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With system logging, you can do the following:

create up to 64 custom system logs that can be saved locally or to a remote server
location
create filters to determine which messages are sent to the system log files
monitor system logs
You can configure system logs using CLI, TL1 or an EMS. Locally stored syslog
files can be transferred to an external server using xFTP.
File sets

The system logging works with file sets consisting of two log files. The operator can:

Trigger the wrap-around from file1 to file2 in order to upload a stable file1.
Note The ISAM will also automatically copy file1 to file2 when
file1 is full. Both actions (automatic by system / manual by operator)
are performed independently of each other.

Assign a name to this file set


Specify the maximum size of the file set
Configuring system logs

You can configure the following for each system log file:

system log filename (local only), entered using up to eight alphanumeric


characters followed by a dot separator and a three-alphanumeric character
extension. Example: Alrmhigh.txt
destination server type:

all active TL1 and CLI terminals (all-users)


all active CLI terminals (all-CLI)
all active TL1 terminals (all-TL1)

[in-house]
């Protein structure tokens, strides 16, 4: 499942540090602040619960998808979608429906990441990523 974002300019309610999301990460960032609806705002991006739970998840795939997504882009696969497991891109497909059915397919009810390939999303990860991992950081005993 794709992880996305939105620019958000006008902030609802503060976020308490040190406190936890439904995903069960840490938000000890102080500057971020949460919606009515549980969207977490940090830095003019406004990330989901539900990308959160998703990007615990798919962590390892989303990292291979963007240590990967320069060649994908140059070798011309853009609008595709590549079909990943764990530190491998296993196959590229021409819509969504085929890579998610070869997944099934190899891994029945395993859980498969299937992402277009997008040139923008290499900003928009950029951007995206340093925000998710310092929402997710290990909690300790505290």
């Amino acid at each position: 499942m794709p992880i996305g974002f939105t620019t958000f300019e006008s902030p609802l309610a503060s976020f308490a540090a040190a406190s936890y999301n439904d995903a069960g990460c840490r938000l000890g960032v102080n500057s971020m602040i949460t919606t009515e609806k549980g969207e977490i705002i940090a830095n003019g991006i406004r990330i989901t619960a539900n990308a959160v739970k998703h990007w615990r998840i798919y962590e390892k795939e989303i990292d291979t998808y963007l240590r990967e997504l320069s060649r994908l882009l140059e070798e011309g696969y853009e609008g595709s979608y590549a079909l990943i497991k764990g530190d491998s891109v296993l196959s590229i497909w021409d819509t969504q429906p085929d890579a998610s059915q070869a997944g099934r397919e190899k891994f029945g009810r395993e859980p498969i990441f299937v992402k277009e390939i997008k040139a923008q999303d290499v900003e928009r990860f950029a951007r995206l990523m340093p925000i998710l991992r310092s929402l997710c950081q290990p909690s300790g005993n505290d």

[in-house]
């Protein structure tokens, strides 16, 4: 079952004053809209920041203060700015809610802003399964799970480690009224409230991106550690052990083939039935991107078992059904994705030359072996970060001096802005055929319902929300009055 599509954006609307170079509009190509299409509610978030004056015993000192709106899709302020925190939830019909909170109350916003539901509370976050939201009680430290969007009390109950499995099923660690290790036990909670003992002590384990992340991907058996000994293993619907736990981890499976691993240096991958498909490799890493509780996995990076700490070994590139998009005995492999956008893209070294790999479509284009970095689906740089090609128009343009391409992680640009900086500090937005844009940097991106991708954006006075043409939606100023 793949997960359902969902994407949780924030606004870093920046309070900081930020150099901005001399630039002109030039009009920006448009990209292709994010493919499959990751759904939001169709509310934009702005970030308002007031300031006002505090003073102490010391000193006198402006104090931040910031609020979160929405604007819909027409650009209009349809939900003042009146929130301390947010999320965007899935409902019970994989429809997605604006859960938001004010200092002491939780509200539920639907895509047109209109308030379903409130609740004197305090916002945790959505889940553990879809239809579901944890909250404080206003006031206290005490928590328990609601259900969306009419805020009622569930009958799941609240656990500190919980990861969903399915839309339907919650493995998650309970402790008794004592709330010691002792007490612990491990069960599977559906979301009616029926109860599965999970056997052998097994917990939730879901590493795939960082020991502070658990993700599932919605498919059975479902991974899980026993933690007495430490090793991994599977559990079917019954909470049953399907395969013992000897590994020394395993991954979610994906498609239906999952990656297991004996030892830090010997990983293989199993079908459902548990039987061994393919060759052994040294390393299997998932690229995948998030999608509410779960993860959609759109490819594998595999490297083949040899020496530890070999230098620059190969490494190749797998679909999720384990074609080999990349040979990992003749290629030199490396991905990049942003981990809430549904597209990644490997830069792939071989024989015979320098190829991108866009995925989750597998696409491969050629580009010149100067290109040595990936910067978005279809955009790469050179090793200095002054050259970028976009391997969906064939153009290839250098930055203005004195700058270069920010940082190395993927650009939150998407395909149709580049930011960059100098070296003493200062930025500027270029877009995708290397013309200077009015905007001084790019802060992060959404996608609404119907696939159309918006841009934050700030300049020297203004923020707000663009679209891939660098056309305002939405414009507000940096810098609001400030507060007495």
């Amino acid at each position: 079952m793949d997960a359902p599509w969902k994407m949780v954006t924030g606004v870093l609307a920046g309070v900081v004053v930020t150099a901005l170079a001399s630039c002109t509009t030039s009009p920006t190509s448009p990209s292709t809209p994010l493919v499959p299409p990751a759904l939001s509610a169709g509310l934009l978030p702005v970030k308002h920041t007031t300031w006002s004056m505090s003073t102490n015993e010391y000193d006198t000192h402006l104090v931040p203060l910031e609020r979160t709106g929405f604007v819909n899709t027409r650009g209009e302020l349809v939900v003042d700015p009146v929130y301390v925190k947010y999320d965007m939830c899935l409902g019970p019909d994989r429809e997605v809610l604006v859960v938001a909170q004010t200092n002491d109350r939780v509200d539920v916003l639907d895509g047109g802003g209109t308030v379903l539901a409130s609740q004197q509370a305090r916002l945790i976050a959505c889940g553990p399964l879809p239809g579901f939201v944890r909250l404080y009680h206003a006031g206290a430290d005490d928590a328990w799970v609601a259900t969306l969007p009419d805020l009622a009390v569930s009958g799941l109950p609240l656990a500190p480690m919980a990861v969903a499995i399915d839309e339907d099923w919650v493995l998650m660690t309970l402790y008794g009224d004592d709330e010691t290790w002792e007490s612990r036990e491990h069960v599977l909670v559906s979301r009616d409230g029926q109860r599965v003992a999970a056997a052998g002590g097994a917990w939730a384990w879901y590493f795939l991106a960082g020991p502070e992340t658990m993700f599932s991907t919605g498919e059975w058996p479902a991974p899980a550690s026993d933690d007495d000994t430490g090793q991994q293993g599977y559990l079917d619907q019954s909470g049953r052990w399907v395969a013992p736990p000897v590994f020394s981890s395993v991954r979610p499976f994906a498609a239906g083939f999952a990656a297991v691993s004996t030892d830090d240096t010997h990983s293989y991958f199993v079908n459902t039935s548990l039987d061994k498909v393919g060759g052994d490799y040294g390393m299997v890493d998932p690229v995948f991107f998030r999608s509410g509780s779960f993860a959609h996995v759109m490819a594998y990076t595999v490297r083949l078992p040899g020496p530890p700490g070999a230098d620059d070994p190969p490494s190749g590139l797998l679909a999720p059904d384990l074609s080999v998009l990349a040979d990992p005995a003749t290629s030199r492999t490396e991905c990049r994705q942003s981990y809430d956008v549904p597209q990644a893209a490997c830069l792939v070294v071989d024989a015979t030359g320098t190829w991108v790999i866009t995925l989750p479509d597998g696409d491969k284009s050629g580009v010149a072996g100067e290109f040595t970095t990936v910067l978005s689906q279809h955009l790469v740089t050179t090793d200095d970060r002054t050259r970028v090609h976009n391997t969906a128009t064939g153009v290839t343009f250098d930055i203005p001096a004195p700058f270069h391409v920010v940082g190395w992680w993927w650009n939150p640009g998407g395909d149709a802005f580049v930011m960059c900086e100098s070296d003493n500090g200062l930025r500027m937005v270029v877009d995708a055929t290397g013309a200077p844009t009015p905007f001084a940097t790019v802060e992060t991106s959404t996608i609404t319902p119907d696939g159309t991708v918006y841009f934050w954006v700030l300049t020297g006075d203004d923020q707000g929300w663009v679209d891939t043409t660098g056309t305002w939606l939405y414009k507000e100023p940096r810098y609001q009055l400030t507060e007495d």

single active TL1 terminal (TL1-user)
local file (file:name:size)
remote host (udp:port:serv-ip-addr)

destination server address, entered as an alphanumeric host name or in standard


dot format (maximum value 255.255.255.255); where 0.0.0.0 is entered for local
files
enable or disable logging
delete a system log file
When a system log file is full, the ISAM will automatically copy the file (file1) to a
backup file (file2) and start overwriting the oldest entries in file1 again.
You can also view system-wide information for system logs. This system-wide
information includes the maximum message size allowed and statistics on the
amount of combined disk space used by the local system logs. The combined
maximum size of all locally saved system log files is 2 Mb.

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System log filters

You can configure filters to define which messages get logged to which system log
files, based on the message type; by default, all message types are logged to the
system log files.
Table 4-2 lists the possible message type and log severity parameters. You can select
which messages are sent to specific system log files using filters and can group
multiple message types.
Table 4-2 Message type and log severity parameters
Item

Description

Parameter

Message type

Authentication actions

AUTH

CLI commands

CLI_CONFIG

TL1 commands

TL1_CONFIG

CLI messages

CLI_MSG

TL1 messages

TL1_MSG

All message types

ALL

Emergency

EM

Alert

AL

Critical

CR

Error

ER

Warning

WN

Notice

NO

Information

IN

Debug

DBG

Log severity

Note Besides these message types, the alarms and the errors
encountered in the system are also logged in the system log files.

Operator access to the system logs

The operator access to the log file is determined by the allowed priority (access
control). Different users have different access rights to the system log file, that is,
some users only have read priority, while other users with higher priority have read
and write (=delete) priority.
The local log files can be retrieved via xFTP to upload to an external server. In this
case the operator can access the log file only after successful xFTP authentication.
System log files are to be deleted explicitly by operator command.